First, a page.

High quality of life, low cost of living make Georgia's Robins Region a relocation destination.
The Robins Region has gone from being in the middle of nowhere to seemingly being at the center of everything.
For many decades, the Robins Region primarily was known for two things: as the home of what is now called the Robins Air Force Base and for the vast surrounding farmland that produced a profusion of peanuts and peaches.
But the combination of a centralized location – about an hour to Atlanta, 2.5 hours to Savannah and 3.5 hours to the beaches of St. Simons Island – and an appealing quality of life has transformed the Robins Region. Over the past 20 years, the population of Houston County – which includes the cities of Warner Robins, Perry and Centerville – has increased by more than 40%.
“We’ve been having a huge surge of new home construction,” says Tony Wagoner, a real estate agent with Coldwell Banker Free Realty. “There are areas that used to be considered rural that are now the site of new neighborhoods with custom-built homes.”
Propelling that growth are an abundance of career opportunities, sparked by the proximity to Interstate 75, leading north to Atlanta and south to Florida, and I-16, which heads east to Savannah and its deep-water port. These are two of the major interstate routes in the Southeast for commerce transportation. As a result, such companies as Amazon, John Deere and Tyson Foods have expanded into the region.
“We’ve become a corridor for a lot of industries up and down I-75 and from Savannah (along I-16), which is one of the largest ports on the Eastern Seaboard,” Wagoner says. “So we have a plethora of new businesses opening up all around here.”
Rural Surroundings a Big Draw
But the region maintains enough rural qualities to appeal to people who prefer not to live in a big city. The lack of heavy traffic makes it easier to get around and provides shorter commute times to work.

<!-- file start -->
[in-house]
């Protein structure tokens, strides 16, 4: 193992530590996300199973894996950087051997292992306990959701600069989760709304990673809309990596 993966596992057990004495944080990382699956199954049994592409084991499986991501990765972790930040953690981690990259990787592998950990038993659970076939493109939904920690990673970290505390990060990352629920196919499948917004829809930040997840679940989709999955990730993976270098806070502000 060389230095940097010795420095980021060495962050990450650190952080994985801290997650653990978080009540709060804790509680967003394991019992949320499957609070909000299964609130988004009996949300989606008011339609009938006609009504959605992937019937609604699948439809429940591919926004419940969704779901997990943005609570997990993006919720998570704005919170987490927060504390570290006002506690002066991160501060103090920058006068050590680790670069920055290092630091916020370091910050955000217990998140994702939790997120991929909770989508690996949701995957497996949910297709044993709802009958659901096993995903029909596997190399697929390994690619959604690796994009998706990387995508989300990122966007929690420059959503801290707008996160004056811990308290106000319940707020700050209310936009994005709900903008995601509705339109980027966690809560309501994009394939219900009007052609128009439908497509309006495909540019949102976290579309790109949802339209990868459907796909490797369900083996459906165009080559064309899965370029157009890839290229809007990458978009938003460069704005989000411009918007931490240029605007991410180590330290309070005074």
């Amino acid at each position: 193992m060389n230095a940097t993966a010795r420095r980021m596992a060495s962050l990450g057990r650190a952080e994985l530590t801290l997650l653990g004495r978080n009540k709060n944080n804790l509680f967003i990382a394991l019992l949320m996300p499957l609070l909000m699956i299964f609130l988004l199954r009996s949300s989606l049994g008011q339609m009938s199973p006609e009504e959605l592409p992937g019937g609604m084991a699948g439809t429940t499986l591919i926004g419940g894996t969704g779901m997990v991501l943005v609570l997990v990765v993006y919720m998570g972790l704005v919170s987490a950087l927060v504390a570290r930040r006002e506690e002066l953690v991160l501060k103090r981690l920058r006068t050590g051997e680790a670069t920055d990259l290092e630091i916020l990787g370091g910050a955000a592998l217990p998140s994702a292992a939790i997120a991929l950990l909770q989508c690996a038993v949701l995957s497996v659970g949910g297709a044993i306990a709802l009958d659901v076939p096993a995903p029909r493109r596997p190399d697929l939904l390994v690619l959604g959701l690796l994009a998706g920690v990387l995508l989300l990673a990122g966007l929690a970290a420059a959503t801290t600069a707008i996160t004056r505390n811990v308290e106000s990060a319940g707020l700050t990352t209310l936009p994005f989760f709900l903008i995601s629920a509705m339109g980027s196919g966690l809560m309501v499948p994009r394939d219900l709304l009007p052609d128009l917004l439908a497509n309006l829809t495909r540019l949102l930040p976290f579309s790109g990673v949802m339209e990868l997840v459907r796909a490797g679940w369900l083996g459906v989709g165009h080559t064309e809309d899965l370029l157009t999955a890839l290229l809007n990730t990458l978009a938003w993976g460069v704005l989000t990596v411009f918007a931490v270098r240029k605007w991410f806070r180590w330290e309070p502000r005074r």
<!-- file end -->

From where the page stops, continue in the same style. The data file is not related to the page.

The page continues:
There also are numerous outdoor recreation options in the area, from biking on the Wellston Trail to fishing at Walker’s Pond. In addition, the 15,000-acre Ocmulgee Wildlife Management Area is less than a half-hour drive away, with opportunities for boating, hunting and even archery.
Home Affordable Home
Perhaps the biggest appeal of the Robins Region is the low cost of living, particularly when it comes to housing. The median home price in Houston County, which includes Warner Robins, is $163,000, about half of Atlanta’s median home price and well below that of Georgia’s.
In 2021, the insurance comparison shopping website Insurify named Warner Robins as the best city in Georgia for new homebuyers.
Researchers based the ranking by factoring in real estate demand, employment levels, public school enrollment, and driver and pedestrian safety.
All these factors have made the Robins Region attractive to both young professionals looking for their first home as well as the area’s large retirement population.
It helps that there are a variety of living options throughout the region. City dwellers will appreciate the energy and vibe of Warner Robins’ neighborhoods, families will find quiet comfort in the growing suburban communities and lovers of the countryside still have plenty of choices only a short drive away.
“There’s housing ranging from the $100,000s to the $400,000s. So, we have a house that fits every category, whether it’s a starter home or for somebody who is moving up,” Wagoner says. “The housing market has always been relatively stable here because of the base. But now we have a lot of new career growth in the area, which is bringing in new jobs and new homeowners.”
So Much to Discover in the Robins Region
These newcomers to the Robins Region are discovering a community that provides plenty of walkable areas and business districts with charming local stores, such as the Breezy Rain Boutique, the Vine Boutique, and the Southern Crush Boutique. There also are a variety of restaurants, including PROPS Steak and Seafood, the Metropolis Grill (Greek, Mediterranean and Indian cuisine), The Swanson, which offers Southern food in a historic home in downtown Perry, and Kin.D 96, where residents can find Thai and sushi dishes.
“This is an expanding community, both in population and geographically,” Wagoner says. “We’re starting to spread out into the county a little more. Rural is turning into neighborhoods. There’s just a very rapid rate of growth, because more and more people want to live here.”